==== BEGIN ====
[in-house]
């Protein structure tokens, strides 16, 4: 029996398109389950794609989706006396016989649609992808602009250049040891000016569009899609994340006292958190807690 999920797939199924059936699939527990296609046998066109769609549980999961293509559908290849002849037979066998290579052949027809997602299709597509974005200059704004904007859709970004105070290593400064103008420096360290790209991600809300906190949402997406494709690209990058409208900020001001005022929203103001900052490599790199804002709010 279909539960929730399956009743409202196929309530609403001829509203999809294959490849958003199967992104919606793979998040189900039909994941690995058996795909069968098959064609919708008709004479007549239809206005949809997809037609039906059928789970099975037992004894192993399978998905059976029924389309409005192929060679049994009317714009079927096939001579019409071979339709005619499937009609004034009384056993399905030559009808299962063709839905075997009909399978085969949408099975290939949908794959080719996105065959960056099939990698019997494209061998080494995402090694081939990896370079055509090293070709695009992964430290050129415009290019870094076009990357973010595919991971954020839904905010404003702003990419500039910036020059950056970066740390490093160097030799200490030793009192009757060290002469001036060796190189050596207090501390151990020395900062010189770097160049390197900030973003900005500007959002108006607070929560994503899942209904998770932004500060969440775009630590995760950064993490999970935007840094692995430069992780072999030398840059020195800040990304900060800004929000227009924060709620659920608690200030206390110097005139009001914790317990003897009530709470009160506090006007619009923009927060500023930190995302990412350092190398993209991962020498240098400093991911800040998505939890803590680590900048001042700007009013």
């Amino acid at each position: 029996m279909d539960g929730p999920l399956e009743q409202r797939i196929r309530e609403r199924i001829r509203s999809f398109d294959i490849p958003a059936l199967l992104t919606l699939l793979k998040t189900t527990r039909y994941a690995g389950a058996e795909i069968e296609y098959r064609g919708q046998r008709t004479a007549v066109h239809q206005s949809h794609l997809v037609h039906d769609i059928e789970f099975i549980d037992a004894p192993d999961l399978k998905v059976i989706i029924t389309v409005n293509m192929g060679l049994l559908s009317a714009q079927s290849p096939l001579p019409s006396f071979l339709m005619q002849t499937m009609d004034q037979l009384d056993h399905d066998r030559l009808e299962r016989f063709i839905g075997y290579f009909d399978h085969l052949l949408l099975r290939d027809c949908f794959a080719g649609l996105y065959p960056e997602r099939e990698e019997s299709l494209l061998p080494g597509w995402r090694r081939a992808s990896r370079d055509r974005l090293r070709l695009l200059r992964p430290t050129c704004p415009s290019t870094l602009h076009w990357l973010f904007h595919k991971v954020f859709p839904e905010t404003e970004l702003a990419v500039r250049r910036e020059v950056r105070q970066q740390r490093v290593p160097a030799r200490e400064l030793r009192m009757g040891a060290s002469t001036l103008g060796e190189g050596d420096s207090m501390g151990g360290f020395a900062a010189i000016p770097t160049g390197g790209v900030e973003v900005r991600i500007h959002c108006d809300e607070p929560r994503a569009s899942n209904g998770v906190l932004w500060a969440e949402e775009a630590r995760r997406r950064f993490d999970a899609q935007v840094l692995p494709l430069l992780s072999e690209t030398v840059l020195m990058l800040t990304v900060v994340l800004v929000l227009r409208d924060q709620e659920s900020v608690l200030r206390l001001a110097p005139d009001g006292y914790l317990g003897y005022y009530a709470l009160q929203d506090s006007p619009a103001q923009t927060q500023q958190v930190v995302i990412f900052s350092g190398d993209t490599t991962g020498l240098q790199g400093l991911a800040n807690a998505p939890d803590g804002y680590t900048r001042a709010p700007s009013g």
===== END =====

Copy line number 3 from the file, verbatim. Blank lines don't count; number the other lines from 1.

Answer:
């Amino acid at each position: 029996m279909d539960g929730p999920l399956e009743q409202r797939i196929r309530e609403r199924i001829r509203s999809f398109d294959i490849p958003a059936l199967l992104t919606l699939l793979k998040t189900t527990r039909y994941a690995g389950a058996e795909i069968e296609y098959r064609g919708q046998r008709t004479a007549v066109h239809q206005s949809h794609l997809v037609h039906d769609i059928e789970f099975i549980d037992a004894p192993d999961l399978k998905v059976i989706i029924t389309v409005n293509m192929g060679l049994l559908s009317a714009q079927s290849p096939l001579p019409s006396f071979l339709m005619q002849t499937m009609d004034q037979l009384d056993h399905d066998r030559l009808e299962r016989f063709i839905g075997y290579f009909d399978h085969l052949l949408l099975r290939d027809c949908f794959a080719g649609l996105y065959p960056e997602r099939e990698e019997s299709l494209l061998p080494g597509w995402r090694r081939a992808s990896r370079d055509r974005l090293r070709l695009l200059r992964p430290t050129c704004p415009s290019t870094l602009h076009w990357l973010f904007h595919k991971v954020f859709p839904e905010t404003e970004l702003a990419v500039r250049r910036e020059v950056r105070q970066q740390r490093v290593p160097a030799r200490e400064l030793r009192m009757g040891a060290s002469t001036l103008g060796e190189g050596d420096s207090m501390g151990g360290f020395a900062a010189i000016p770097t160049g390197g790209v900030e973003v900005r991600i500007h959002c108006d809300e607070p929560r994503a569009s899942n209904g998770v906190l932004w500060a969440e949402e775009a630590r995760r997406r950064f993490d999970a899609q935007v840094l692995p494709l430069l992780s072999e690209t030398v840059l020195m990058l800040t990304v900060v994340l800004v929000l227009r409208d924060q709620e659920s900020v608690l200030r206390l001001a110097p005139d009001g006292y914790l317990g003897y005022y009530a709470l009160q929203d506090s006007p619009a103001q923009t927060q500023q958190v930190v995302i990412f900052s350092g190398d993209t490599t991962g020498l240098q790199g400093l991911a800040n807690a998505p939890d803590g804002y680590t900048r001042a709010p700007s009013g």